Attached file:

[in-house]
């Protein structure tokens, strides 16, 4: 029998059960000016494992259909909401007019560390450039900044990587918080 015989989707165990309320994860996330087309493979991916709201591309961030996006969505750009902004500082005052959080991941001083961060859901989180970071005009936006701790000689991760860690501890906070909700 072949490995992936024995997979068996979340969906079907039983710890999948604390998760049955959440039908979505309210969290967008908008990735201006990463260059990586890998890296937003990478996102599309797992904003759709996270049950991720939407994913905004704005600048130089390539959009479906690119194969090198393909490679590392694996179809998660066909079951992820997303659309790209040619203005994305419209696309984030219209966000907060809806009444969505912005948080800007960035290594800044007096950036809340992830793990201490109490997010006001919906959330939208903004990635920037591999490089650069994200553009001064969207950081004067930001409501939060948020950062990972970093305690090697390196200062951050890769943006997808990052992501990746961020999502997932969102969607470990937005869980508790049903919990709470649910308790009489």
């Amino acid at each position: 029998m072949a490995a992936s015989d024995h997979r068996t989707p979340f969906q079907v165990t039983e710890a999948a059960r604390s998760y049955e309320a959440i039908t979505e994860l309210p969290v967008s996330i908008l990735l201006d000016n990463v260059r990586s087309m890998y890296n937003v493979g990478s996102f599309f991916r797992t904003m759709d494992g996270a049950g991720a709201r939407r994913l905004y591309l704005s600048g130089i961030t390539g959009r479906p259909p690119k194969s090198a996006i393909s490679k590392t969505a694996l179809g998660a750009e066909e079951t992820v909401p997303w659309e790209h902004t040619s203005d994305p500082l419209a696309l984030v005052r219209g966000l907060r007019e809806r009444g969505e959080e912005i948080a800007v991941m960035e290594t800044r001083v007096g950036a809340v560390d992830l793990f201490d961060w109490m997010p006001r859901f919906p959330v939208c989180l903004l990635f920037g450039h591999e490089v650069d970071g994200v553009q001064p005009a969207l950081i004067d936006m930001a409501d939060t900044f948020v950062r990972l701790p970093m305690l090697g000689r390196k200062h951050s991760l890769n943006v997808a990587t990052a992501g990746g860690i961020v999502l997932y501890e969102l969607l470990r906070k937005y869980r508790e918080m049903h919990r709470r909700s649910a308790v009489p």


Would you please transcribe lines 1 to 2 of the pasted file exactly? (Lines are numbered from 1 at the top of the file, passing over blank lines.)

[in-house]
């Protein structure tokens, strides 16, 4: 029998059960000016494992259909909401007019560390450039900044990587918080 015989989707165990309320994860996330087309493979991916709201591309961030996006969505750009902004500082005052959080991941001083961060859901989180970071005009936006701790000689991760860690501890906070909700 072949490995992936024995997979068996979340969906079907039983710890999948604390998760049955959440039908979505309210969290967008908008990735201006990463260059990586890998890296937003990478996102599309797992904003759709996270049950991720939407994913905004704005600048130089390539959009479906690119194969090198393909490679590392694996179809998660066909079951992820997303659309790209040619203005994305419209696309984030219209966000907060809806009444969505912005948080800007960035290594800044007096950036809340992830793990201490109490997010006001919906959330939208903004990635920037591999490089650069994200553009001064969207950081004067930001409501939060948020950062990972970093305690090697390196200062951050890769943006997808990052992501990746961020999502997932969102969607470990937005869980508790049903919990709470649910308790009489």